First, I’m on a mac and most of the flashing tools are made for windows. But that’s acutally not too bad since there is a flasher for linux. The real problem was finding the right firmware. Some sites have links to these SDKs which I think actually have usable firmware in the bin folder.  But which ones are you supposed to use with the ESP01 model?  And you have to use multiple files and flash them into different memory locations.  There’s a chart but it’s still very confusing.  Also I want the same firmware that my other non-bricked units have.  On my units doing AT+GMR shows this:

AT version: 8 2015 14:45:58)
SDK version:1.3.0
Ai-Thinker Technology Co.,Ltd.
Build: Sep 11 2015 11:48:04

To find this same firmware was near impossible. Some websites take you to a chinese website where everything is in chinese. Others take you to the downloads area where again they have SDK zips. I wanted a single file to flash to the firmware.  And I finally found it here: File:V1.3.0.2 AT – ElectroDragon With the esptool installed and that file I was able to do:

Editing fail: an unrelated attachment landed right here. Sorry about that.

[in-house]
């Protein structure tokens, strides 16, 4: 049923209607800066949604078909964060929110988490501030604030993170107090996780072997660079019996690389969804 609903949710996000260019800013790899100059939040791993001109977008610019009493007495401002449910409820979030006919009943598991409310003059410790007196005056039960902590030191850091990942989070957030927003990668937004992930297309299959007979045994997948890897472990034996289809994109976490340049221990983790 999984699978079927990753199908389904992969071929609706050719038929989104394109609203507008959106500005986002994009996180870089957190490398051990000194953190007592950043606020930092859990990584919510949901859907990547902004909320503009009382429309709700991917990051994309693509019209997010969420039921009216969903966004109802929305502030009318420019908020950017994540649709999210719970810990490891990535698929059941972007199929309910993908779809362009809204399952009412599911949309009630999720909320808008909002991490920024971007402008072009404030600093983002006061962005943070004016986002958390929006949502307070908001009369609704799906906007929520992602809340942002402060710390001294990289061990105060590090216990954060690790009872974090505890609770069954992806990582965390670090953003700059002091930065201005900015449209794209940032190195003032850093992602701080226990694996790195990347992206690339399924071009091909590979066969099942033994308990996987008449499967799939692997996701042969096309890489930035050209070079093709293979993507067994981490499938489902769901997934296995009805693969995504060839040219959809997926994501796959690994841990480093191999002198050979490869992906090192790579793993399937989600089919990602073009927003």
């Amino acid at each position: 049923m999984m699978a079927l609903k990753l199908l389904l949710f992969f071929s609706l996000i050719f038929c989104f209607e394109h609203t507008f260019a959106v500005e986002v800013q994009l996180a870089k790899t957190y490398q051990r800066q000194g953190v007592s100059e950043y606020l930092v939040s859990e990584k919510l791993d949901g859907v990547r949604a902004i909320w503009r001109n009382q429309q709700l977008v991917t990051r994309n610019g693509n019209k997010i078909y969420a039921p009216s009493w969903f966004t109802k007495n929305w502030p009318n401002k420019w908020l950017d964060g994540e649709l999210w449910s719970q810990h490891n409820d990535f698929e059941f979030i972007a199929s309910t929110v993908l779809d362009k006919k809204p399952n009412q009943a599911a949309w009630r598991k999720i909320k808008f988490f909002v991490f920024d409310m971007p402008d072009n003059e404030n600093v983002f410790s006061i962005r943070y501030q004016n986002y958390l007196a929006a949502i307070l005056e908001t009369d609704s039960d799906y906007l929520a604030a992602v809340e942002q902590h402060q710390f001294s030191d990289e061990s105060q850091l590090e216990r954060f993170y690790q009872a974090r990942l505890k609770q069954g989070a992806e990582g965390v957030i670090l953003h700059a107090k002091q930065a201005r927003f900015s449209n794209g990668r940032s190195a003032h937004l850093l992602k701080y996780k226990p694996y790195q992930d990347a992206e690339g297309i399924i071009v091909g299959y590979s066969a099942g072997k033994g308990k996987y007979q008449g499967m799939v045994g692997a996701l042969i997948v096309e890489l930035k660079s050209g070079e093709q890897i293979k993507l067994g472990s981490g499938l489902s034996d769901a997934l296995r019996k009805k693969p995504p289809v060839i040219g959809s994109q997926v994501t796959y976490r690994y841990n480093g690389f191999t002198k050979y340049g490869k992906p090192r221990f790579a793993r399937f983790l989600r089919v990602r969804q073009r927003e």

sudo python --baud 921600 --port /dev/tty.usbserial-A700fbUH write_flash -fm dio 0x000000 v1.3.0.2\ AT\ Firmware.bin

I was able to restore the two bricked units to “factory”.

Some tips on that esptool. First tip – you can find your port by doing:

ls /dev/tty.*

Next tip – when you’re doing it have the firmware binary in the same folder as the esptool. Whether you copy and paste or type it in, only go to where the filename starts.  Type the first couple characters of it like “v1.3” and then hit tab. Mac Terminal will autocomplete and you can avoid trying to figure out all of the escape commands for the spaces.

Last tip – when flashing, as other sites have said, connect GPIO0 to gnd. Do the command. Then unplug the USB, remove GPIO0 from gnd and leave it floating. Then plug it back in and check it.


Just a whole mess of links to pages I used to figure it all out: – A thread on the esp forum where I posted about the firmware flashing issues. – A useful page on flashing the firmware using esptool. – Another useful page flashing with a mac. And some useful comments as well. – esp forum thread that says not to do AT+IPR. – Page about wiring to FTDI – don’t forget to check the voltage. – decent page on wiring for flashing firmware. – Kevin Darrah’s youtube series on the ESP8622. The 3rd video was the best one for me.